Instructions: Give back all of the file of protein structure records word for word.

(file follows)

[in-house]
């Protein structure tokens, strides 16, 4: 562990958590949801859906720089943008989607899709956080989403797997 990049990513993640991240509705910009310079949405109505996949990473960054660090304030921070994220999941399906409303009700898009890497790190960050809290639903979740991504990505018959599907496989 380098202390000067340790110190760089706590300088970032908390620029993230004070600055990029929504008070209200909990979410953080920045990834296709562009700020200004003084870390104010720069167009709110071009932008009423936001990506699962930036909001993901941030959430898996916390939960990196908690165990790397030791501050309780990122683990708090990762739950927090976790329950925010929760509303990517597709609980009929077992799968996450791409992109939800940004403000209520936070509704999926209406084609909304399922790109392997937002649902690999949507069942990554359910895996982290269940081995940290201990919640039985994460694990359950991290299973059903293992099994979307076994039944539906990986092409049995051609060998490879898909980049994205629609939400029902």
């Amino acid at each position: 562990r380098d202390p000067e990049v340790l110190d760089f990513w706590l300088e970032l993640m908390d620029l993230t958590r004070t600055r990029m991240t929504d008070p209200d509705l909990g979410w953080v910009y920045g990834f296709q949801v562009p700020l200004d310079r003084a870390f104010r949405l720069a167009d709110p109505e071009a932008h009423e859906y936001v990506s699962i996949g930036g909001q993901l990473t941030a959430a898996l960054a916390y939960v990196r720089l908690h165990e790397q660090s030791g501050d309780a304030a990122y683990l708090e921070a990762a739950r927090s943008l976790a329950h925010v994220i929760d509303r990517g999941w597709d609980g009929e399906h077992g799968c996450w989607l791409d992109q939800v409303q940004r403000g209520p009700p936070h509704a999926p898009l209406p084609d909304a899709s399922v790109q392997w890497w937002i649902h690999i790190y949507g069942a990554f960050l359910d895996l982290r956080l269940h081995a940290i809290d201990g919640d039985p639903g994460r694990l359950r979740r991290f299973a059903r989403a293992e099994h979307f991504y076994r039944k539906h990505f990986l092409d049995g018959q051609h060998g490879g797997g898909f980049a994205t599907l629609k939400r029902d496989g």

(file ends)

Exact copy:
[in-house]
């Protein structure tokens, strides 16, 4: 562990958590949801859906720089943008989607899709956080989403797997 990049990513993640991240509705910009310079949405109505996949990473960054660090304030921070994220999941399906409303009700898009890497790190960050809290639903979740991504990505018959599907496989 380098202390000067340790110190760089706590300088970032908390620029993230004070600055990029929504008070209200909990979410953080920045990834296709562009700020200004003084870390104010720069167009709110071009932008009423936001990506699962930036909001993901941030959430898996916390939960990196908690165990790397030791501050309780990122683990708090990762739950927090976790329950925010929760509303990517597709609980009929077992799968996450791409992109939800940004403000209520936070509704999926209406084609909304399922790109392997937002649902690999949507069942990554359910895996982290269940081995940290201990919640039985994460694990359950991290299973059903293992099994979307076994039944539906990986092409049995051609060998490879898909980049994205629609939400029902």
């Amino acid at each position: 562990r380098d202390p000067e990049v340790l110190d760089f990513w706590l300088e970032l993640m908390d620029l993230t958590r004070t600055r990029m991240t929504d008070p209200d509705l909990g979410w953080v910009y920045g990834f296709q949801v562009p700020l200004d310079r003084a870390f104010r949405l720069a167009d709110p109505e071009a932008h009423e859906y936001v990506s699962i996949g930036g909001q993901l990473t941030a959430a898996l960054a916390y939960v990196r720089l908690h165990e790397q660090s030791g501050d309780a304030a990122y683990l708090e921070a990762a739950r927090s943008l976790a329950h925010v994220i929760d509303r990517g999941w597709d609980g009929e399906h077992g799968c996450w989607l791409d992109q939800v409303q940004r403000g209520p009700p936070h509704a999926p898009l209406p084609d909304a899709s399922v790109q392997w890497w937002i649902h690999i790190y949507g069942a990554f960050l359910d895996l982290r956080l269940h081995a940290i809290d201990g919640d039985p639903g994460r694990l359950r979740r991290f299973a059903r989403a293992e099994h979307f991504y076994r039944k539906h990505f990986l092409d049995g018959q051609h060998g490879g797997g898909f980049a994205t599907l629609k939400r029902d496989g």